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Lodovico Grossi DA VIADANA (1560 - 1627): Officium defunctorum

Vocale Consortium, Cappella Musicale di Viadana
Dir: Giovanni Battista Columbro

rec: Oct 8 - 10, 2006, Viadana (Mantua), Chiesa di San Martino
Tactus - TC 562201 ( 2008) (63'07")

[VC] Tiziano Cogliati, soprano; Cristiano Fumagalli, alto; Giuseppe Fusari, tenor; Manuel Scalmati, bass; [CPdiV] Paola Manfredini, soprano; Alessandra Vavasori, contralto; Luigi Pagliarini, Franco Arata, tenor; Davide Benetti, bass; Andrea Inghisciano, cornett; Roberta Pregliasco, Cristiano Boschesi, sackbut; Maurizio Cadossi, Jacopo Columbro, violin; Nicola Barbieri, violone; Marco Vincenzi, spinet, organ; Federico Lorenzani, organ

Lodovico Grossi da Viadana is one of those composers whose place in the history is much more important than the number of recordings of his works would suggest. He is generally considered the first to publish sacred music with a part for basso continuo, the Concerti ecclesiastici op. 12 of 1602. This collection has brought him fame, but there are other opuses which also deserve attention. The coexistence of various styles which is a feature of the time around 1600 is reflected in his oeuvre.

Viadana was born as Lodovico Grossi in Viadana, and only added 'da Viadana' to his name when entered the order of the Minor Observants. Between 1594 and 1623 he had the position of maestro di cappella at several cathedrals and convents. Some of his music found wide dissemination, and he also attracted a large number of pupils. He published more than 30 collections of music, mostly with an opus number. The largest part of his oeuvre comprises sacred music, but he also wrote madrigals and instrumental pieces.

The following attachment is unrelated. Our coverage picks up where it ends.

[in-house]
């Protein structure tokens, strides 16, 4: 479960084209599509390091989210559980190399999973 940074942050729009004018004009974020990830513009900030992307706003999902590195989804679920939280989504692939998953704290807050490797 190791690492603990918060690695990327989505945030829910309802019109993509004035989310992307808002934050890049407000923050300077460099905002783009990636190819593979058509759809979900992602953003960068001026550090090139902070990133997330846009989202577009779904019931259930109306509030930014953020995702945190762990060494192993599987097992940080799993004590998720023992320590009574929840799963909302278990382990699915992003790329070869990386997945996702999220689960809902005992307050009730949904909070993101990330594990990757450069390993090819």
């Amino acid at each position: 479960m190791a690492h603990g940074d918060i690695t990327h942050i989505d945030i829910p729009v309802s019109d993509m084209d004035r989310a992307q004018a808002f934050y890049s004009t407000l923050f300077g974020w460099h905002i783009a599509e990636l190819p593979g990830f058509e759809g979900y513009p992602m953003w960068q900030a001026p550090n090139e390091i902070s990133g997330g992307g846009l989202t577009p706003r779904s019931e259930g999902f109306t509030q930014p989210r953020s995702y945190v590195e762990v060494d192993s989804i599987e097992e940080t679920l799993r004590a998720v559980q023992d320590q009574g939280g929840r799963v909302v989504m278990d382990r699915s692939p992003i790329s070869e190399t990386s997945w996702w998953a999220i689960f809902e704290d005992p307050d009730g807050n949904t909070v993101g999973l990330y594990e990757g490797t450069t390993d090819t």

In his oeuvre Viadana makes use of almost all techniques of his time. Some pieces are polyphonic, other homophonic, some without instruments, others with a basso seguente and later with a basso continuo. Both prima prattica and seconda prattica are represented in his output, and in addition he sometimes makes use of the technique of cori spezzati. As a result his oeuvre is various and colourful and in many ways he is a key figure in the development of Italian music at the turn of the century.

The present disc presents one of his opus numbers, the Officium ac Missa defunctorum opus 15, which dates from 1604. It is scored for five voices and doesn't contain a part for basso continuo. In this recording instruments are used to play colla voce: one cornett, two sackbuts, two violins, a violone, a spinet and an organ. These are not always used: some passages are only sung, whereas in others the voices are joined by the instruments. This allows the emphasis of certain parts of the text and also creates a dynamic gradation. Moreover, there is a difference in the vocal scoring as well: some episodes are performed with single voices, in others they are joined by ripienists. This reflects the widespread practice of the juxtaposition of favoriti and cappella. All parts of this Officium defunctorum are alternatim, meaning that some parts are sung in plainchant, others in polyphony. The concluding 'Libera me' is not set, and therefore entirely sung in plainchant.

The two ensembles under the direction of Giovanni Battista Columbro give fine performances of this opus. The voices blend well, and the instruments lend colour to the interpretation. The cornett not only plays with the upper voice, it also adds some ornamentation. This shows a kind of imagination which makes these performances even more attractive. The acoustical circumstances are suitable to this repertoire, and the music has been well recorded. The liner-notes could have been more specific about the music, and it is also regrettable that the Latin lyrics have not been translated in English. But that shouldn't hold anyone back from investigating in this specimen of De Viadana's oeuvre which deserves to be wider explored.

Johan van Veen ( 2011)

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